Those who’ve recently gone all-in by bundling max-contract-caliber talent should generally be pleased with what they’ve seen. The Lakers are the defending champions, the Nets are generally absurd, and the Clippers recently discovered, in heartbreak, that they have what it takes to win it all. But each team has (or will soon run into) a worrisome depth issue, something the Sixers, Bucks, Celtics and Warriors can all relate to.
(The fundamental difference between the 2017 Warriors and the 2021 Nets is that Brooklyn traded Caris LeVert, Jarrett Allen and a bunch of draft picks for James Harden. Golden State didn’t need to part with any significant role players from its 73-win team except Harrison Barnes, who was being replaced by Durant. The Warriors kept Andre Iguodala, Shaun Livingston and Kevon Looney, who eventually contributed to their 2018 title.)
For several reasons, largely related to the league’s postpandemic financial state (including every whisper about the billionaire ownership groups that had their separate, nonbasketball revenue streams stifled), there’s never been a more urgent need to hit on veteran reclamation projects, second-round draft picks, and midlevel signees.
It’s impossible to provide solid answers to trend-related questions about the NBA’s future, especially when the current CBA can be altered as early as 2023. But it’s not hard to identify the momentousness of this time, how the ground moves beneath the feet of every player and team less predictably than it once did due to reasons that combine finances and on-court strategy.
There’s a growing divide between players who primarily function in the regular season and those more useful in the playoffs, where, for example, any one individual’s vulnerability on defence can diminish an entire unit’s ability to get stops. It’s an interesting shift that underlines the growth of homogeneous playing styles and a climbing three-point rate, two factors that give underdogs a greater chance than they once had. Every team can’t have two top 15 players, but how many can still build an exceptional team around one who’s either there or close (offensively) by investing in versatile defenders who shoot? Take the Mavericks as an example: what if instead of Kristaps Porziņģis, they had two stout 6’ 7” wings who made 40% of their open threes amplifying Luka Dončić s impact? Could that team not have won this year’s championship?
And, since top-notch shooters who can also defend multiple positions aren’t cheap or inexhaustible, teams (and their cap sheets) that possess top 15 talent have an increasingly difficult time obtaining such coveted role players. It’s an ongoing evolution that might not directly contribute to a conceivable future where the NBA champion is a season-to-season crapshoot, but it certainly helps even the playing field.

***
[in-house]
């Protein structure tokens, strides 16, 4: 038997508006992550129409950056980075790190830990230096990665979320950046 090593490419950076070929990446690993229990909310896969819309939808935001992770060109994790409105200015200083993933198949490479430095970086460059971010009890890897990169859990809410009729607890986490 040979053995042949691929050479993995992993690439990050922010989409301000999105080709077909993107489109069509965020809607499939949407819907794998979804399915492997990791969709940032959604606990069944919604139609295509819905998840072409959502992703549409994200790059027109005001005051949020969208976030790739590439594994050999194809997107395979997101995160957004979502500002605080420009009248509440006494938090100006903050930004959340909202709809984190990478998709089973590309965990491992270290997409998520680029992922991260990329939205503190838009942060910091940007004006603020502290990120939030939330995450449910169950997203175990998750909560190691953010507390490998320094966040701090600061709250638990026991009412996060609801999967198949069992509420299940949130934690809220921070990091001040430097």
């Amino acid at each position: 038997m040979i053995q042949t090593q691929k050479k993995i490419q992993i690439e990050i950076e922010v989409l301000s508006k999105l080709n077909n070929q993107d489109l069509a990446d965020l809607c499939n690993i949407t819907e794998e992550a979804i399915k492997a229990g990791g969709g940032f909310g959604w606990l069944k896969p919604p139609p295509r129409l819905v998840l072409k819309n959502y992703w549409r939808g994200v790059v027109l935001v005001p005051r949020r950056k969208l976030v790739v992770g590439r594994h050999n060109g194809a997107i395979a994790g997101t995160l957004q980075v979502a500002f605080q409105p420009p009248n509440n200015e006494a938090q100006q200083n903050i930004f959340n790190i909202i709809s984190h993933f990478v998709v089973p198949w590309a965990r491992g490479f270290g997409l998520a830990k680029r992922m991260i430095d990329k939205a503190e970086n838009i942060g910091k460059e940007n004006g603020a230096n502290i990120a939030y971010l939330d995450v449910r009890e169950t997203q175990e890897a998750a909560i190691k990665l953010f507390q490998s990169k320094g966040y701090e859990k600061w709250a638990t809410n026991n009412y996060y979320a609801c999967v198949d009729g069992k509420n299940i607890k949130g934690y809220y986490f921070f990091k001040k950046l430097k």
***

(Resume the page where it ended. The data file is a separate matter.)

This theory may be a reach. Talent could dictate results as predictably in the next 10 years as it has for the previous 50 (i.e., don’t be stunned if Brooklyn wins the next three). But it’s also worth considering that we are at the dawn of a new day, where accelerated player movement, spurred mostly by shortened contracts and deteriorating attention spans, sows more volatility into every year. Throw in the play-in tournament—which emboldens an in-season drive to win—and a competitive team like Atlanta, who might’ve otherwise folded, is still around to wreak havoc. It allows a team like Phoenix to suddenly feel confident enough in its nucleus to speed up its timeline by trading for a 36-year-old point guard who clearly still had excellent basketball left to offer. Winning at the highest level isn’t easier, but it may be more accessible—which is what happens when no single player or team is seen as unbeatable.
It’s still too soon to claim with any type of confidence that the Pistons, Timberwolves or Hornets will make the conference finals before 2025, but any of those outcomes do not feel impossible. Very bad teams will always exist, but at the same we may be entering a league where the hope that’s traditionally held by only a few at the start of every season is more widely spread.
Maybe teams like the Hawks and Suns are anomalies that were thrust upon us by strange working conditions. Maybe the Nets and Clippers will romp through next year’s post-season, healthy as ever, on their way to a classic Finals clash. Or maybe, in a league that looks nothing today as it did five years ago, the threshold for being considered a legitimate title contender has changed in a way that broadens the conversation, allowing more possibility and optimism to be felt by teams and fan bases that rarely, if ever, get to believe.